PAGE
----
Elisabeth Moss

Each Awards Season can always be counted on to deliver its fair share of manufactured smiles and hard-core Hollywood schmoozing, but every once in a while, even in this age of 24-hour publicists and on-call celebrity stylists, a moment of disarming realness can still poke through. Just ask actress Elisabeth Moss, who found herself engaged in one of these rare connections immediately after losing out on a SAG Award to Dame Helen Mirren.

“I have to say that if you’d given me the choice, I would have had a hard time choosing between the award, or that moment. I couldn’t believe it when she said my name! And then she applauded, and it equaled the Golden Globe shock for me!”

Moss was nominated for Outstanding Performance by a Female Actor in a Television Movie or Miniseries that night, having turned in some of the best work of her enviable career in Jane Campion’s moody Sundance Channel masterpiece, Top Of The Lake. She’d just won a Golden Globe for the same role less than a month earlier, but considering the likes of her competition, you can’t blame the actress for wanting to keep her expectations in check, nor for equating the joy of winning one of Hollywood’s most coveted awards with that of hearing an Oscar Winner praise you from the podium.

Especially when she was already ecstatic just to have landed the part … “It’s one of those things that when I first got sent [the script] – I mean, I had to audition for it – but when I initially got sent it, obviously I was like, Yes, I would love to be a part of this! But then I thought to myself, I’m sure they’re going to give it to some other actress.”

Growing up in this business, bouncing between small parts in high-profile films (A Thousand Acres, Girl, Interrupted) and larger gigs on some truly beloved TV series (Picket Fences, The West Wing), Moss had a pretty realistic view of how Hollywood works. Yet much to her surprise, she booked the once-in-a-lifetime part, and quickly dove headfirst into the abyss.

“Season five [of Mad Men] had just ended, and three days later, here I am going to a different hemisphere and working with people that I’d never worked with before and doing all this challenging stuff and doing this challenging accent. But I didn’t do anything except work on that project for four or five months, and I believe the isolation really helped me to be able to throw myself in completely, without any distraction.”

Clearly it did… yet considering that information, one can’t help but wonder how the actress delivers the goods each week – or focuses at all – on the set of Mad Men, a show that she’s filmed for seven years, and one on which, naturally, she’s made quite a few close friends. According to Ms. Moss, however, there’s a reason for that, and his name is Matthew Weiner.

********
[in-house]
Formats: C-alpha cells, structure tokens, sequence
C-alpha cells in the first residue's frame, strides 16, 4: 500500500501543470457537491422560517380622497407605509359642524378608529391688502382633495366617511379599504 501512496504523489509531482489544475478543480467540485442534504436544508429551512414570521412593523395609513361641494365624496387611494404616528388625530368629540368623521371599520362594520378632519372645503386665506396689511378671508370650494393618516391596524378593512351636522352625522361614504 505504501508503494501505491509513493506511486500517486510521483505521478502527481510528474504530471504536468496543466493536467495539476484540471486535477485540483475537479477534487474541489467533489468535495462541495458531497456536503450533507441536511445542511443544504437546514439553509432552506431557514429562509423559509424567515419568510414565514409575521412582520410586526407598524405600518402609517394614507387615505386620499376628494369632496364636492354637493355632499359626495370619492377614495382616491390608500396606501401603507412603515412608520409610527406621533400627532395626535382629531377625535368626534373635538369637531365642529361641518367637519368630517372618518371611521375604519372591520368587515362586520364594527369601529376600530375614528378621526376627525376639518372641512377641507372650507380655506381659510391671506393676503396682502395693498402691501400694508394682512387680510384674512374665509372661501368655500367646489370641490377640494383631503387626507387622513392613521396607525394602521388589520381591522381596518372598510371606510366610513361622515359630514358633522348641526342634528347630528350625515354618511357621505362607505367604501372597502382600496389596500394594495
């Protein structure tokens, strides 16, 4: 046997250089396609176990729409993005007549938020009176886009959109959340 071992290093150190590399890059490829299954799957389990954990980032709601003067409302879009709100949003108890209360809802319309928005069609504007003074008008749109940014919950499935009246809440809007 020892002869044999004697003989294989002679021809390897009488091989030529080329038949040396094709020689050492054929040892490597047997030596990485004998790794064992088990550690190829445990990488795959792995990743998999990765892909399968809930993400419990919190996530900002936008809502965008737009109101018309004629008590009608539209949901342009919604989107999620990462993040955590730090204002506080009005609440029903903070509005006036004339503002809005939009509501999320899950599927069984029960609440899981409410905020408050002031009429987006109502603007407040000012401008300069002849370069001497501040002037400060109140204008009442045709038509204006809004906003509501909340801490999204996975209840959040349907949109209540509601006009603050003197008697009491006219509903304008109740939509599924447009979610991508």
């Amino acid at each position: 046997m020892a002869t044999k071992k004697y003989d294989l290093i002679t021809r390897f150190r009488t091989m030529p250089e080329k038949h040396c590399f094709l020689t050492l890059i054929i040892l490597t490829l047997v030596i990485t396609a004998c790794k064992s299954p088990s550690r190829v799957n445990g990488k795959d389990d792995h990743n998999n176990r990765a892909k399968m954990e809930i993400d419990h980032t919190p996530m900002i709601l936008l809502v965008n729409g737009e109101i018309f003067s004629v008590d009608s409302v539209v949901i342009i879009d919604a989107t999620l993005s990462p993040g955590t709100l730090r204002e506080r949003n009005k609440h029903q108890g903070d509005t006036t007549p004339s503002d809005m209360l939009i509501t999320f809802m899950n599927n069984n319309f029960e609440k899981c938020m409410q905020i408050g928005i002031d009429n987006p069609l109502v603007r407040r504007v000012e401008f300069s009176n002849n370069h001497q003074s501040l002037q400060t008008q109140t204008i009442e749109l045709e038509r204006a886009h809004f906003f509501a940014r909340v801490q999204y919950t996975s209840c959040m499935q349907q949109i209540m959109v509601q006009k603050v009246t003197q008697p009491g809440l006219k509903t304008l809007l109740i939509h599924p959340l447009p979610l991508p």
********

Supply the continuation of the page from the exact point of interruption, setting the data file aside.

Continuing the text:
“We all care so much about [the show], but Matt cares more than any of us! In the end, it’s his baby, it’s his vision, it’s his statement, so on set, there’s this drive to make it as good as it can possibly be and you just don’t rest until you think it is. And even then, you just never stop.”

It sounds exhausting, and Moss admits that it can be, but the cast and crew wouldn’t have it any other way, especially during the filming of this much-anticipated final season:

“You really are putting this thing that existed for a long time and that you were a part of for so long, to bed, and this last season, it’s for us, and it’s for our audience that has been with us the entire time. It’s kind of like a painting; you’re putting the last of your strokes on it, and then it’s a complete work of art, and then it’s done.”

As for fan-favorite Peggy Olsen, she sees everything coming full circle.  “I feel like in seasons four and five she was getting stronger and funnier and more ballsy, and so now it’s kind of about bringing back some of the elements from the beginning of the show when she was a little bit more lost and vulnerable and bringing it all together into one even more complete person.”

And yes, just like the fans, the five-time Emmy Nominee has thought about what the end will be like. “That last moment that I play [Peggy] and that last take, when they yell “cut” and check the gate: that’s the moment that’s gonna be kind of freaky. But I think when it really comes down to it, when it ends, it’s going to be very much not real to me — it’s going to feel like, Oh, we’ll be back in six months.”

Sadly, she won’t be, but the versatile star will be appearing on the big screen in a pair of buzzy upcoming indies: Alex Ross Perry’s Listen Up, Phillipopposite Jason Schwartzman, and Charlie McDowell’s The One I Love with Mark Duplass. In fact, after more than two decades as a working actor, Elisabeth Moss is busier than ever, and though she remains endearingly humble, the talented star is willing to make at least one concession.

“I’ve been around for a while. I’ve had disappointments, I’ve had those moments where you really wanted to get something and you didn’t, or when you thought you could do it, but no one else did, so it’s nice to finally be like Ok, maybe I don’t suck.”

And anyone who’s got a problem with that can take it up with Helen Mirren!









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